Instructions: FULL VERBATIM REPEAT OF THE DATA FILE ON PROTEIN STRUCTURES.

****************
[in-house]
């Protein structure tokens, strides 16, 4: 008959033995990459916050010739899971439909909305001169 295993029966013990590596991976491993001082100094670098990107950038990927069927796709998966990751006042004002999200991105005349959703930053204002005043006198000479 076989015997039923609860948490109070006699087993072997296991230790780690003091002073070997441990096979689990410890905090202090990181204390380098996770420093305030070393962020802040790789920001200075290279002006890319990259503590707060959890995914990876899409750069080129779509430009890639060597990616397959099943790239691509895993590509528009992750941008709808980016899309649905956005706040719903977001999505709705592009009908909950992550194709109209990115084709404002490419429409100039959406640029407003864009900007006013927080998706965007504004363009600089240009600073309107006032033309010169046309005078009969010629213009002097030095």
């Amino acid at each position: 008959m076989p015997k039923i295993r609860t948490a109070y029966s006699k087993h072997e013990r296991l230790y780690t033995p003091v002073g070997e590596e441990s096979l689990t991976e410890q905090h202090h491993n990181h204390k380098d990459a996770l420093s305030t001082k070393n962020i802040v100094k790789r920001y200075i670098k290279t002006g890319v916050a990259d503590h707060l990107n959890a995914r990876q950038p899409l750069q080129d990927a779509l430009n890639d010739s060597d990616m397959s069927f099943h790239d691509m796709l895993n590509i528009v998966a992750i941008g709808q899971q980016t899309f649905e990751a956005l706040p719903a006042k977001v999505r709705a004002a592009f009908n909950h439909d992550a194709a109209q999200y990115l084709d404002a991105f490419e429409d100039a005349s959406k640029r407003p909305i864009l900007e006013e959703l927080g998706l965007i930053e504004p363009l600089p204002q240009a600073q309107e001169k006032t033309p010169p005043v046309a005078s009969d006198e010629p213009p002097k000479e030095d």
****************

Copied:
[in-house]
């Protein structure tokens, strides 16, 4: 008959033995990459916050010739899971439909909305001169 295993029966013990590596991976491993001082100094670098990107950038990927069927796709998966990751006042004002999200991105005349959703930053204002005043006198000479 076989015997039923609860948490109070006699087993072997296991230790780690003091002073070997441990096979689990410890905090202090990181204390380098996770420093305030070393962020802040790789920001200075290279002006890319990259503590707060959890995914990876899409750069080129779509430009890639060597990616397959099943790239691509895993590509528009992750941008709808980016899309649905956005706040719903977001999505709705592009009908909950992550194709109209990115084709404002490419429409100039959406640029407003864009900007006013927080998706965007504004363009600089240009600073309107006032033309010169046309005078009969010629213009002097030095």
């Amino acid at each position: 008959m076989p015997k039923i295993r609860t948490a109070y029966s006699k087993h072997e013990r296991l230790y780690t033995p003091v002073g070997e590596e441990s096979l689990t991976e410890q905090h202090h491993n990181h204390k380098d990459a996770l420093s305030t001082k070393n962020i802040v100094k790789r920001y200075i670098k290279t002006g890319v916050a990259d503590h707060l990107n959890a995914r990876q950038p899409l750069q080129d990927a779509l430009n890639d010739s060597d990616m397959s069927f099943h790239d691509m796709l895993n590509i528009v998966a992750i941008g709808q899971q980016t899309f649905e990751a956005l706040p719903a006042k977001v999505r709705a004002a592009f009908n909950h439909d992550a194709a109209q999200y990115l084709d404002a991105f490419e429409d100039a005349s959406k640029r407003p909305i864009l900007e006013e959703l927080g998706l965007i930053e504004p363009l600089p204002q240009a600073q309107e001169k006032t033309p010169p005043v046309a005078s009969d006198e010629p213009p002097k000479e030095d």